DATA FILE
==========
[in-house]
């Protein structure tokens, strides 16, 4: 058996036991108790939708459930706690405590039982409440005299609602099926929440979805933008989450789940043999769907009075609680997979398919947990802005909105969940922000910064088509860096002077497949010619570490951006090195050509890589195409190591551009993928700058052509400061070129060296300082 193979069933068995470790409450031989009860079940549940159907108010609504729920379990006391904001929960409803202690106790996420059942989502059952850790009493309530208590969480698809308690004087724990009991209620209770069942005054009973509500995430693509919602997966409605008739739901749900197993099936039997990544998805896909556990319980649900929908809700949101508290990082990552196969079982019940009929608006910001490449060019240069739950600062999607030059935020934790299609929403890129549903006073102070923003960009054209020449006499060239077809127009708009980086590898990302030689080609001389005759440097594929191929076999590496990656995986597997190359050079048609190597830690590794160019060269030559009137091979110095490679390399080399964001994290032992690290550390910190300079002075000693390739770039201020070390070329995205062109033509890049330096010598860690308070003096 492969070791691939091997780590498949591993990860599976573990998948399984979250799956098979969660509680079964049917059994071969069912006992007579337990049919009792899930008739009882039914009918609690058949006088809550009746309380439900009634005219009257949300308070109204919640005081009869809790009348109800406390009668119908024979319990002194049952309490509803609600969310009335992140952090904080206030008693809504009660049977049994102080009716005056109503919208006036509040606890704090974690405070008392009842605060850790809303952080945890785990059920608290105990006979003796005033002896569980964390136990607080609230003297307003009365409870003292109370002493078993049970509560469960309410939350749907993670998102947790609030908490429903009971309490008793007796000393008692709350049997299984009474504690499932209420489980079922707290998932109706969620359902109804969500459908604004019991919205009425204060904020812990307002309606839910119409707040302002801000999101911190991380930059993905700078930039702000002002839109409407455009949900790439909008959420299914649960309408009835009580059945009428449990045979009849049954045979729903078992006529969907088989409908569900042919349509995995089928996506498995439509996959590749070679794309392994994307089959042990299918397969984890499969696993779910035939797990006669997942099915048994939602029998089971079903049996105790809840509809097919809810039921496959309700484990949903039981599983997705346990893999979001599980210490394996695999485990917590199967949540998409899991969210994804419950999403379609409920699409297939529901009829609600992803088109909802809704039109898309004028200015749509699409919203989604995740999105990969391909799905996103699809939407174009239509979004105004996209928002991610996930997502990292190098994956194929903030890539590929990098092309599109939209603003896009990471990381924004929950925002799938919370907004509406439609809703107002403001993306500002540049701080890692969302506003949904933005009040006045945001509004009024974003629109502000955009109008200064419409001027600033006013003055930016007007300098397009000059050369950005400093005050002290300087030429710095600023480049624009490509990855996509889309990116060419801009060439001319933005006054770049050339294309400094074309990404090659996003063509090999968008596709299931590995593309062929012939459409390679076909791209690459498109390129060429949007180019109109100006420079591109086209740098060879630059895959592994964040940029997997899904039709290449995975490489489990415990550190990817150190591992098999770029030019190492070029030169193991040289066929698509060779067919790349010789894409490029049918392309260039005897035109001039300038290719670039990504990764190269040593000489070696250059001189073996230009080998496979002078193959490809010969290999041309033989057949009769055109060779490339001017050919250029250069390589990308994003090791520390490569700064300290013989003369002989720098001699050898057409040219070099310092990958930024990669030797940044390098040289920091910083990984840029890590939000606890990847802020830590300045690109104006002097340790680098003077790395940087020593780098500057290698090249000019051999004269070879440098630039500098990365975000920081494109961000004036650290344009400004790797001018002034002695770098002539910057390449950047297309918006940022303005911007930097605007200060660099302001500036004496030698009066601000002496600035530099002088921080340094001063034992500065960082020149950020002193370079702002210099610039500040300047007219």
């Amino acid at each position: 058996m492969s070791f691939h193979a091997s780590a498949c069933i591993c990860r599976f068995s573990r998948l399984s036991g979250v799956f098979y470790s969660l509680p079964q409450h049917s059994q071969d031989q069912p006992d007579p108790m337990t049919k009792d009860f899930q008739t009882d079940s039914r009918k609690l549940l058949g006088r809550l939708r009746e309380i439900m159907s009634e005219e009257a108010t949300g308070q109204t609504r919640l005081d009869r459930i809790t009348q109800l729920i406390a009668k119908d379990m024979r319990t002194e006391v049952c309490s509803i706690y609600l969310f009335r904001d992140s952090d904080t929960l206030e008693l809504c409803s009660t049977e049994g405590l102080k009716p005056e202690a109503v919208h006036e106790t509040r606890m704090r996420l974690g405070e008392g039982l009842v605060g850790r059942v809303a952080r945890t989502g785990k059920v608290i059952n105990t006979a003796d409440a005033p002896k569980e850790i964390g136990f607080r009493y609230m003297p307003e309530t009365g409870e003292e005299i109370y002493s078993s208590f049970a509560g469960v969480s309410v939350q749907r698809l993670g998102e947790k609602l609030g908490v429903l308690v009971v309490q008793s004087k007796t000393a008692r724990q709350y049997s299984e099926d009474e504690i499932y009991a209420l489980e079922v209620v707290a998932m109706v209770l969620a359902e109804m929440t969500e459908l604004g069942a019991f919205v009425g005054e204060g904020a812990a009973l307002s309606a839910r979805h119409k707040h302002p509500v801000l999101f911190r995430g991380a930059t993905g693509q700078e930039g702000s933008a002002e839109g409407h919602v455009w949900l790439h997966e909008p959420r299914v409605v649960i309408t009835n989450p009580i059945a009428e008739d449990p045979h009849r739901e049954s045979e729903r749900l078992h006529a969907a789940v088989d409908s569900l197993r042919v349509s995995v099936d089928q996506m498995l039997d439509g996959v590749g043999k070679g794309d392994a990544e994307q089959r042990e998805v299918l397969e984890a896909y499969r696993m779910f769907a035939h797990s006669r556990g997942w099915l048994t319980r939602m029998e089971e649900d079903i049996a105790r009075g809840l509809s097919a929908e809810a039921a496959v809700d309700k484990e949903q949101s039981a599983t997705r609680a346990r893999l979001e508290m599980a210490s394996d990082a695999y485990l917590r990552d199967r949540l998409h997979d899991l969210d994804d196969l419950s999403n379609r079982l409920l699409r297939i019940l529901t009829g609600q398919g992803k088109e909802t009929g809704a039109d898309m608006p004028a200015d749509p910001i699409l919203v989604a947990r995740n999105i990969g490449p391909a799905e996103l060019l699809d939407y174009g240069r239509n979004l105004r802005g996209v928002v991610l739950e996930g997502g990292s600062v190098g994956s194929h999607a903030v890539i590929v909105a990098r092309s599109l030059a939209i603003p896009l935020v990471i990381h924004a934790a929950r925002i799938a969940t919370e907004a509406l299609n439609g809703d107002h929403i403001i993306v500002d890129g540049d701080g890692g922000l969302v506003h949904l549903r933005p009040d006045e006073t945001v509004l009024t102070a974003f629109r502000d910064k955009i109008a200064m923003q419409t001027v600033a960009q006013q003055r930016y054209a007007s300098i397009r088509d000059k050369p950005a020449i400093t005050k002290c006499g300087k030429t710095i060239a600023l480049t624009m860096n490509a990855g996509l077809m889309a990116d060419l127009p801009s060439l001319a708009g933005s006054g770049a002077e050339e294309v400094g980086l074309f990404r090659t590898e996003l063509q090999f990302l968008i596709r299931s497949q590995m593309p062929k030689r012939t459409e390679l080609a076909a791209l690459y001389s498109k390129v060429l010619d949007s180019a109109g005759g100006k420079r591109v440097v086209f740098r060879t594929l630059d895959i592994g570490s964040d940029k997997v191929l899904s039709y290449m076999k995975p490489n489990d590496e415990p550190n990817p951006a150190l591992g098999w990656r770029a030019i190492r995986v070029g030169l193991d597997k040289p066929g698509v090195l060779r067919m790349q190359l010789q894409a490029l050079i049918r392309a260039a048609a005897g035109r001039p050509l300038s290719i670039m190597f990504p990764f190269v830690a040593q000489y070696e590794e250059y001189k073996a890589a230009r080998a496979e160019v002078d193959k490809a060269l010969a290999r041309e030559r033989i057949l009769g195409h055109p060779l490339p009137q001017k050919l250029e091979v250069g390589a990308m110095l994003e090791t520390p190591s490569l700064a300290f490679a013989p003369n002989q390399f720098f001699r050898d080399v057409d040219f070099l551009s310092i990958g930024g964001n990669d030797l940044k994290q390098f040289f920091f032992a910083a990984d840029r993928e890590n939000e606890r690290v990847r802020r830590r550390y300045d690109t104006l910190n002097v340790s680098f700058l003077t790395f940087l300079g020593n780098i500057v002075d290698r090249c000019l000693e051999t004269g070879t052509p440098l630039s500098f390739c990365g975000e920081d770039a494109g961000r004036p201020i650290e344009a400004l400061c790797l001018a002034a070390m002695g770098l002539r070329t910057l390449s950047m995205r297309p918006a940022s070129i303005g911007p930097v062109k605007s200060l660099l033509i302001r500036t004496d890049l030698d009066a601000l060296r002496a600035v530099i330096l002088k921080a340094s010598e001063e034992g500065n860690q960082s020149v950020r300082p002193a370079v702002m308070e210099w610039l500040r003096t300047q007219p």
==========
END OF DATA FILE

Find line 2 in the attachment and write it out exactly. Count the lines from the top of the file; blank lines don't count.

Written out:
């Protein structure tokens, strides 16, 4: 058996036991108790939708459930706690405590039982409440005299609602099926929440979805933008989450789940043999769907009075609680997979398919947990802005909105969940922000910064088509860096002077497949010619570490951006090195050509890589195409190591551009993928700058052509400061070129060296300082 193979069933068995470790409450031989009860079940549940159907108010609504729920379990006391904001929960409803202690106790996420059942989502059952850790009493309530208590969480698809308690004087724990009991209620209770069942005054009973509500995430693509919602997966409605008739739901749900197993099936039997990544998805896909556990319980649900929908809700949101508290990082990552196969079982019940009929608006910001490449060019240069739950600062999607030059935020934790299609929403890129549903006073102070923003960009054209020449006499060239077809127009708009980086590898990302030689080609001389005759440097594929191929076999590496990656995986597997190359050079048609190597830690590794160019060269030559009137091979110095490679390399080399964001994290032992690290550390910190300079002075000693390739770039201020070390070329995205062109033509890049330096010598860690308070003096 492969070791691939091997780590498949591993990860599976573990998948399984979250799956098979969660509680079964049917059994071969069912006992007579337990049919009792899930008739009882039914009918609690058949006088809550009746309380439900009634005219009257949300308070109204919640005081009869809790009348109800406390009668119908024979319990002194049952309490509803609600969310009335992140952090904080206030008693809504009660049977049994102080009716005056109503919208006036509040606890704090974690405070008392009842605060850790809303952080945890785990059920608290105990006979003796005033002896569980964390136990607080609230003297307003009365409870003292109370002493078993049970509560469960309410939350749907993670998102947790609030908490429903009971309490008793007796000393008692709350049997299984009474504690499932209420489980079922707290998932109706969620359902109804969500459908604004019991919205009425204060904020812990307002309606839910119409707040302002801000999101911190991380930059993905700078930039702000002002839109409407455009949900790439909008959420299914649960309408009835009580059945009428449990045979009849049954045979729903078992006529969907088989409908569900042919349509995995089928996506498995439509996959590749070679794309392994994307089959042990299918397969984890499969696993779910035939797990006669997942099915048994939602029998089971079903049996105790809840509809097919809810039921496959309700484990949903039981599983997705346990893999979001599980210490394996695999485990917590199967949540998409899991969210994804419950999403379609409920699409297939529901009829609600992803088109909802809704039109898309004028200015749509699409919203989604995740999105990969391909799905996103699809939407174009239509979004105004996209928002991610996930997502990292190098994956194929903030890539590929990098092309599109939209603003896009990471990381924004929950925002799938919370907004509406439609809703107002403001993306500002540049701080890692969302506003949904933005009040006045945001509004009024974003629109502000955009109008200064419409001027600033006013003055930016007007300098397009000059050369950005400093005050002290300087030429710095600023480049624009490509990855996509889309990116060419801009060439001319933005006054770049050339294309400094074309990404090659996003063509090999968008596709299931590995593309062929012939459409390679076909791209690459498109390129060429949007180019109109100006420079591109086209740098060879630059895959592994964040940029997997899904039709290449995975490489489990415990550190990817150190591992098999770029030019190492070029030169193991040289066929698509060779067919790349010789894409490029049918392309260039005897035109001039300038290719670039990504990764190269040593000489070696250059001189073996230009080998496979002078193959490809010969290999041309033989057949009769055109060779490339001017050919250029250069390589990308994003090791520390490569700064300290013989003369002989720098001699050898057409040219070099310092990958930024990669030797940044390098040289920091910083990984840029890590939000606890990847802020830590300045690109104006002097340790680098003077790395940087020593780098500057290698090249000019051999004269070879440098630039500098990365975000920081494109961000004036650290344009400004790797001018002034002695770098002539910057390449950047297309918006940022303005911007930097605007200060660099302001500036004496030698009066601000002496600035530099002088921080340094001063034992500065960082020149950020002193370079702002210099610039500040300047007219």